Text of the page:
Getting Doctors to Listen: Ethics and Outcomes Data in Context

By Philip J. Boyle | Go to book overview
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DICK WILLEMS


Outcomes, Guidelines, and
Implementation in France,
the Netherlands, and Great Britain

The relationship between outcomes data and what physicians do in everyday practice is far from straightforward. David Eddy has pointed to one of the sources of this problem: outcomes data are rarely generated within the patient population that physicians treat. They originate mostly from a highly artificial situation: controlled clinical trials or similar activities. Thus, family physicians treating eczema may not be helped by outcomes data generated within a tertiary-care hospital where only the more serious cases are seen.

A "device" is needed to connect outcomes data to the practical situation, and practice guidelines are such a device (there are many other names, such as "consensus recommendations," "protocols," or "standards," which I will not use here). So, one of the functions of practice guidelines is translating outcomes data into medical decisions. Just a few words on the term "translation" may be in order here. 1 Because of its double meaning, "translation" is a good term for describing what happens when scientific information or a technical innovation is transported to users. It involves not only rendering the same thing in a different language but also shifting and transforming and adapting it to the circumstances and desires of users. The acceptance of scientific insights or technical innovations thus involves their modification. This, I think, is what happens to outcomes data when they are translated into practice guidelines.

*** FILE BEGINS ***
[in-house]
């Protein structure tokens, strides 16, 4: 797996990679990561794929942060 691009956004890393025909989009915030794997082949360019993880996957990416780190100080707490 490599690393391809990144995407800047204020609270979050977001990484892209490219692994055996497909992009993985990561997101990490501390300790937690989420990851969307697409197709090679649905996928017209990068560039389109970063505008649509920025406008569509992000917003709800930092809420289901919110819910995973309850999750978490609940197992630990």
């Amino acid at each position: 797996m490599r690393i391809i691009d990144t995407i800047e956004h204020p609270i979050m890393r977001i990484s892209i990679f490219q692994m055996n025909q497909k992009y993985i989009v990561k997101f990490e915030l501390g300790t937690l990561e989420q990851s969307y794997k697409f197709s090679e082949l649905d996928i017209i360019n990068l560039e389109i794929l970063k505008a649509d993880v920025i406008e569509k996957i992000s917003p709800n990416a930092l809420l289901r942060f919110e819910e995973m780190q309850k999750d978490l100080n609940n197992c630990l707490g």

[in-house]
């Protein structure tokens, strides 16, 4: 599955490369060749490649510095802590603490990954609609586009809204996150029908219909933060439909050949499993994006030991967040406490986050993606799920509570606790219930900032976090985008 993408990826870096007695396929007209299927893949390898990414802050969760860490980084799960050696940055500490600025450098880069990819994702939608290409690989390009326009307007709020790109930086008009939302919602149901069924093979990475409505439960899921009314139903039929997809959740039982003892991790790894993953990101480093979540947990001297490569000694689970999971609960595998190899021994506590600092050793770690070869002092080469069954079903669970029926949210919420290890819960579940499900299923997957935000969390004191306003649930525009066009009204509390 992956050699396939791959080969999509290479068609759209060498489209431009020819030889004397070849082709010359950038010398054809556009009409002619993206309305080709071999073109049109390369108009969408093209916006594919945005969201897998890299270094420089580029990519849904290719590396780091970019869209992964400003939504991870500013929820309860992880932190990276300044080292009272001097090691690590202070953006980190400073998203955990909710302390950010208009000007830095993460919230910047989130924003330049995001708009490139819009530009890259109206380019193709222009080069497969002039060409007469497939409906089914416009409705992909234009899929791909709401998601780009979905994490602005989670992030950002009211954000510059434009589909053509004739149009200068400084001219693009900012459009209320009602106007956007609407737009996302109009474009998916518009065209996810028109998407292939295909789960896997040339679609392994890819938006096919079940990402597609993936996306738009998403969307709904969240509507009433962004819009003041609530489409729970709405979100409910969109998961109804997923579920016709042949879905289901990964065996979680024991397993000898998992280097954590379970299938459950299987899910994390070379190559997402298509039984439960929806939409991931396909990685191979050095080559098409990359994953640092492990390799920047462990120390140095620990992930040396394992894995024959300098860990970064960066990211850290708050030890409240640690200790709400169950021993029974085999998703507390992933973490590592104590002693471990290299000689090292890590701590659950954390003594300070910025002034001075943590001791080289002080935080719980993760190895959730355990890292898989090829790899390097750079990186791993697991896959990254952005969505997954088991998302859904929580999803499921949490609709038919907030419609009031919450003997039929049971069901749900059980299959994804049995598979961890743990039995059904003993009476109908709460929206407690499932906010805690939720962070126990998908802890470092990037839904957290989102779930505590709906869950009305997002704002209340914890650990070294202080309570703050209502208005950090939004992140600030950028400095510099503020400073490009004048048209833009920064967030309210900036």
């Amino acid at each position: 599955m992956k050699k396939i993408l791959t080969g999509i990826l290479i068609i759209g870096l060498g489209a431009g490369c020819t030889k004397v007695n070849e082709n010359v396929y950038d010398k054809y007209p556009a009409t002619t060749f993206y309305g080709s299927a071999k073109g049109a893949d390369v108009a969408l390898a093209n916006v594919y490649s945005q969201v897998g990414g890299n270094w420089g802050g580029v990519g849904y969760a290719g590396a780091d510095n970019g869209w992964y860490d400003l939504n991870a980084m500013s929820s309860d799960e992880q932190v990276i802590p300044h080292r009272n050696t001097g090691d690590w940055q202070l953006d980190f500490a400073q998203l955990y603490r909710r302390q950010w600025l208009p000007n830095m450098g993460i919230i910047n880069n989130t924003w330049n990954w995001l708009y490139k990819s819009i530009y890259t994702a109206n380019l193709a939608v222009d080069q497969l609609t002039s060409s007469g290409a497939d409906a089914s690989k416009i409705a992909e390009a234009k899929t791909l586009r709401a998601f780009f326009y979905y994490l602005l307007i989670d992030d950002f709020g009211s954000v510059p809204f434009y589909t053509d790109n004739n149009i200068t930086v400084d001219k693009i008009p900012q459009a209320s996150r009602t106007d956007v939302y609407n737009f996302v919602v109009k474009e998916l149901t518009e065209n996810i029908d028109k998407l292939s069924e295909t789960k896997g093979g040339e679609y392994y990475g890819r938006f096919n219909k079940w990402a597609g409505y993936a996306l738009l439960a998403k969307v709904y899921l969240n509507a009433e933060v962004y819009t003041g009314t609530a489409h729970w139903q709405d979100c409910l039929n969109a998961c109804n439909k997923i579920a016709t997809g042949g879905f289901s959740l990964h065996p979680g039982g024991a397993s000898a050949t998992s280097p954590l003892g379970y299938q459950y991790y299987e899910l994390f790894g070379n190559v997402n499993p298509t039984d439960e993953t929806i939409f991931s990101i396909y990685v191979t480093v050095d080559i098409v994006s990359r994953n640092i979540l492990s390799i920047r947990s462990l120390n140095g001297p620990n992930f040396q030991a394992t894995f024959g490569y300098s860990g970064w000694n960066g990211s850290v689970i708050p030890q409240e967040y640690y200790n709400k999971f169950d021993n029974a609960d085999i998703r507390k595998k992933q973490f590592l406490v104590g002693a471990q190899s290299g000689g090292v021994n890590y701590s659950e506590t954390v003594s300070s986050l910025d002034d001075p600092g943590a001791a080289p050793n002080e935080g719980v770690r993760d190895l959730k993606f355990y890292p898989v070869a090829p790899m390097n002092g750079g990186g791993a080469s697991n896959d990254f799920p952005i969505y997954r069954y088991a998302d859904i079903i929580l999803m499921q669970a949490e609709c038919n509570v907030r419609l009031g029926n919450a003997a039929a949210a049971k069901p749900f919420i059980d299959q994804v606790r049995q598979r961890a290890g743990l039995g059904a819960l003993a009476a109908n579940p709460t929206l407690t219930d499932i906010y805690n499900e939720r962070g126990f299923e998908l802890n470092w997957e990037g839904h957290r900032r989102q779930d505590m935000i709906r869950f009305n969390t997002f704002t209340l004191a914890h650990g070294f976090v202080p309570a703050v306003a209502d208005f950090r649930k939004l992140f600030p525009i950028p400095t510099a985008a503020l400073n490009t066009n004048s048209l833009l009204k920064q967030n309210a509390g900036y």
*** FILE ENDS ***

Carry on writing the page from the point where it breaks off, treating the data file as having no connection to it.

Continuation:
Guidelines have been developed, published, and disseminated in most Western countries during the last two decades, not only with the purpose of connecting data to practice but also for other goals: reduction of unjustified practice variations, improving the quality of care, allowing for medical audit, helping physicians negotiate with patients, and, finally (the most tricky one), cost reduction. The problem with the last goal is that practice guidelines sometimes do not make health care cheaper but more expensive (and, hopefully, better). 2

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